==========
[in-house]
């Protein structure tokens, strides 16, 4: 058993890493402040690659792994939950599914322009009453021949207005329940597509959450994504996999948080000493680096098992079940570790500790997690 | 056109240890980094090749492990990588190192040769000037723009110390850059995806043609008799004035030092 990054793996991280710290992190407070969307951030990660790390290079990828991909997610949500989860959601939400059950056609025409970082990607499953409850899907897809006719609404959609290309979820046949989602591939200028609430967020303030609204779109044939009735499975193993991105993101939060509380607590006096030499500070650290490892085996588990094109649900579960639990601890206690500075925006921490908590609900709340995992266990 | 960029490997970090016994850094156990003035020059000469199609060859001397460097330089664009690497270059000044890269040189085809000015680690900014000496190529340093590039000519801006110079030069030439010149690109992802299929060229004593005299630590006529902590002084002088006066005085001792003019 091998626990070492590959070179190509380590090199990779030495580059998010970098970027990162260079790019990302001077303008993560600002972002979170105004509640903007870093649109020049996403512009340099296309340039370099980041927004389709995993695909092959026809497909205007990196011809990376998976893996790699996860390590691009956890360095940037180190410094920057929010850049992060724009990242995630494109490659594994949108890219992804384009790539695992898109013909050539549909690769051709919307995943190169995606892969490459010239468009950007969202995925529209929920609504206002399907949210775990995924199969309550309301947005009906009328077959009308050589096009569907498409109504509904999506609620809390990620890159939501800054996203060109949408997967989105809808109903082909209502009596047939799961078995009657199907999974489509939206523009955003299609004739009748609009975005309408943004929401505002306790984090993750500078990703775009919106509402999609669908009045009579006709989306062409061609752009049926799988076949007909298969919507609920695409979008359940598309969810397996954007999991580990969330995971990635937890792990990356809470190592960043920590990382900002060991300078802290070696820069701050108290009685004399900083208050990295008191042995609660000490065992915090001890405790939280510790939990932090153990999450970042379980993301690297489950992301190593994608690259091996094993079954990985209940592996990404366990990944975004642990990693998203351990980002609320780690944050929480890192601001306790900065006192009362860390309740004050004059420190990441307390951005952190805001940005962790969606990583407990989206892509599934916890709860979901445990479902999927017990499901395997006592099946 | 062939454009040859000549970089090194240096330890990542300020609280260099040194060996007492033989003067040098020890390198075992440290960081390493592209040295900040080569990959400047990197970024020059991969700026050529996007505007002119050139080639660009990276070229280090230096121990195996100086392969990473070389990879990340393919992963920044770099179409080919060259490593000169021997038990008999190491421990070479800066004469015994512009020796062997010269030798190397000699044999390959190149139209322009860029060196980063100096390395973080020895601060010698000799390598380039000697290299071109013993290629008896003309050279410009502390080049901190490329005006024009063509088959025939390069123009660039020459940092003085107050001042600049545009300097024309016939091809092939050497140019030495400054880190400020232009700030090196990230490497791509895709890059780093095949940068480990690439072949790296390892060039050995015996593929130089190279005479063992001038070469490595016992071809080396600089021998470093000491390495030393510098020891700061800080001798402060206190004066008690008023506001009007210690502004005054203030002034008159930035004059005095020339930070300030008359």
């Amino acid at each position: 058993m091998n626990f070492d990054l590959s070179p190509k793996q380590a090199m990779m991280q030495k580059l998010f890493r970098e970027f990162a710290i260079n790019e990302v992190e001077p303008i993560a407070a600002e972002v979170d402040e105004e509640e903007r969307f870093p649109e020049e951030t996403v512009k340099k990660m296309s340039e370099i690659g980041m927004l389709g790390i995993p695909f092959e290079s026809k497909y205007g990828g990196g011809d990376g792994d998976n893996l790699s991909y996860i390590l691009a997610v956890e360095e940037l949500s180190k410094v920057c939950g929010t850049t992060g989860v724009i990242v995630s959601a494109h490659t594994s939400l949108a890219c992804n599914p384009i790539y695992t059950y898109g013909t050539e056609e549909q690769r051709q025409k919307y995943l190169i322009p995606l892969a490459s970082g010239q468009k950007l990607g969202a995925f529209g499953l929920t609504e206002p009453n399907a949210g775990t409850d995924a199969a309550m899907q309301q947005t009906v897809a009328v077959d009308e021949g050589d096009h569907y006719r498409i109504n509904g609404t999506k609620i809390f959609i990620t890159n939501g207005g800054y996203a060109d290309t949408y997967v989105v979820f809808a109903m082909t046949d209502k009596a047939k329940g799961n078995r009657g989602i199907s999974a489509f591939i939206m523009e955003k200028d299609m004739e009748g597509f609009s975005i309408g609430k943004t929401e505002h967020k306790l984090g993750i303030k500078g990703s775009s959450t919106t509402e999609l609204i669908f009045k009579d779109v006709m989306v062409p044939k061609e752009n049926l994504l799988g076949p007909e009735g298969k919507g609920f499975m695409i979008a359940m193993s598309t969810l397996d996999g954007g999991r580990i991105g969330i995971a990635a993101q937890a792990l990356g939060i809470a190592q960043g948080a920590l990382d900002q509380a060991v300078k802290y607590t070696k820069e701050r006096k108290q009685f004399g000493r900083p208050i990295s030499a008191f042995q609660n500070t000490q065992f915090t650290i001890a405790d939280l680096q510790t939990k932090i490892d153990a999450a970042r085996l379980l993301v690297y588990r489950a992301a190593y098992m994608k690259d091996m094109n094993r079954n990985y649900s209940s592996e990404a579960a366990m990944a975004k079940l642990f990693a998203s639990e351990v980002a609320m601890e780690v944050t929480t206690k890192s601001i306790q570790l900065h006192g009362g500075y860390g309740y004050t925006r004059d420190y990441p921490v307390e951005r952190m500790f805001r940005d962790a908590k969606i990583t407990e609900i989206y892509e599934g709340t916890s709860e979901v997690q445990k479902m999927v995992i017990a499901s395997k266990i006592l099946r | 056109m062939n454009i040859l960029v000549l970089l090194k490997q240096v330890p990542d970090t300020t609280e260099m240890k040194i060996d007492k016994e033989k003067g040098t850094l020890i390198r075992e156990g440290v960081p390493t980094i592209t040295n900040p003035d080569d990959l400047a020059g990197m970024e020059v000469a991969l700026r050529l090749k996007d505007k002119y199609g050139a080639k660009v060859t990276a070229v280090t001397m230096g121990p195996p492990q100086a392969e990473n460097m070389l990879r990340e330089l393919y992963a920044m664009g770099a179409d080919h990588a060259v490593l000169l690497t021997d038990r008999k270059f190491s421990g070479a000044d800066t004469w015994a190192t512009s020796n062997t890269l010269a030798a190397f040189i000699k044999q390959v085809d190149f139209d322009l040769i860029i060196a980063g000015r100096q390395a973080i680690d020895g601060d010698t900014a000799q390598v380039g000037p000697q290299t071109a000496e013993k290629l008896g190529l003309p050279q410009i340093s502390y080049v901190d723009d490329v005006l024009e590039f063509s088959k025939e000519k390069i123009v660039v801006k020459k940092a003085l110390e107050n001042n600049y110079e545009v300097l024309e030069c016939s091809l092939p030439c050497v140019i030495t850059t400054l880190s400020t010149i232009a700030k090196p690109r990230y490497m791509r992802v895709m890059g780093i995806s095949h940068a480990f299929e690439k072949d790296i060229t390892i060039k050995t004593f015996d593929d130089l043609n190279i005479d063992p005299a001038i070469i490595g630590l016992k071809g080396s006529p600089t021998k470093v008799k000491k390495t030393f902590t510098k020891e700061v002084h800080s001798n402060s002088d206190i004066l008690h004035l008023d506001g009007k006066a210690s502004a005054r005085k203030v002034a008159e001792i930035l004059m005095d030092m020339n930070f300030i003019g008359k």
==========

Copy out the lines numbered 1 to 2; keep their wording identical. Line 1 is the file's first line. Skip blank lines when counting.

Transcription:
[in-house]
């Protein structure tokens, strides 16, 4: 058993890493402040690659792994939950599914322009009453021949207005329940597509959450994504996999948080000493680096098992079940570790500790997690 | 056109240890980094090749492990990588190192040769000037723009110390850059995806043609008799004035030092 990054793996991280710290992190407070969307951030990660790390290079990828991909997610949500989860959601939400059950056609025409970082990607499953409850899907897809006719609404959609290309979820046949989602591939200028609430967020303030609204779109044939009735499975193993991105993101939060509380607590006096030499500070650290490892085996588990094109649900579960639990601890206690500075925006921490908590609900709340995992266990 | 960029490997970090016994850094156990003035020059000469199609060859001397460097330089664009690497270059000044890269040189085809000015680690900014000496190529340093590039000519801006110079030069030439010149690109992802299929060229004593005299630590006529902590002084002088006066005085001792003019 091998626990070492590959070179190509380590090199990779030495580059998010970098970027990162260079790019990302001077303008993560600002972002979170105004509640903007870093649109020049996403512009340099296309340039370099980041927004389709995993695909092959026809497909205007990196011809990376998976893996790699996860390590691009956890360095940037180190410094920057929010850049992060724009990242995630494109490659594994949108890219992804384009790539695992898109013909050539549909690769051709919307995943190169995606892969490459010239468009950007969202995925529209929920609504206002399907949210775990995924199969309550309301947005009906009328077959009308050589096009569907498409109504509904999506609620809390990620890159939501800054996203060109949408997967989105809808109903082909209502009596047939799961078995009657199907999974489509939206523009955003299609004739009748609009975005309408943004929401505002306790984090993750500078990703775009919106509402999609669908009045009579006709989306062409061609752009049926799988076949007909298969919507609920695409979008359940598309969810397996954007999991580990969330995971990635937890792990990356809470190592960043920590990382900002060991300078802290070696820069701050108290009685004399900083208050990295008191042995609660000490065992915090001890405790939280510790939990932090153990999450970042379980993301690297489950992301190593994608690259091996094993079954990985209940592996990404366990990944975004642990990693998203351990980002609320780690944050929480890192601001306790900065006192009362860390309740004050004059420190990441307390951005952190805001940005962790969606990583407990989206892509599934916890709860979901445990479902999927017990499901395997006592099946 | 062939454009040859000549970089090194240096330890990542300020609280260099040194060996007492033989003067040098020890390198075992440290960081390493592209040295900040080569990959400047990197970024020059991969700026050529996007505007002119050139080639660009990276070229280090230096121990195996100086392969990473070389990879990340393919992963920044770099179409080919060259490593000169021997038990008999190491421990070479800066004469015994512009020796062997010269030798190397000699044999390959190149139209322009860029060196980063100096390395973080020895601060010698000799390598380039000697290299071109013993290629008896003309050279410009502390080049901190490329005006024009063509088959025939390069123009660039020459940092003085107050001042600049545009300097024309016939091809092939050497140019030495400054880190400020232009700030090196990230490497791509895709890059780093095949940068480990690439072949790296390892060039050995015996593929130089190279005479063992001038070469490595016992071809080396600089021998470093000491390495030393510098020891700061800080001798402060206190004066008690008023506001009007210690502004005054203030002034008159930035004059005095020339930070300030008359």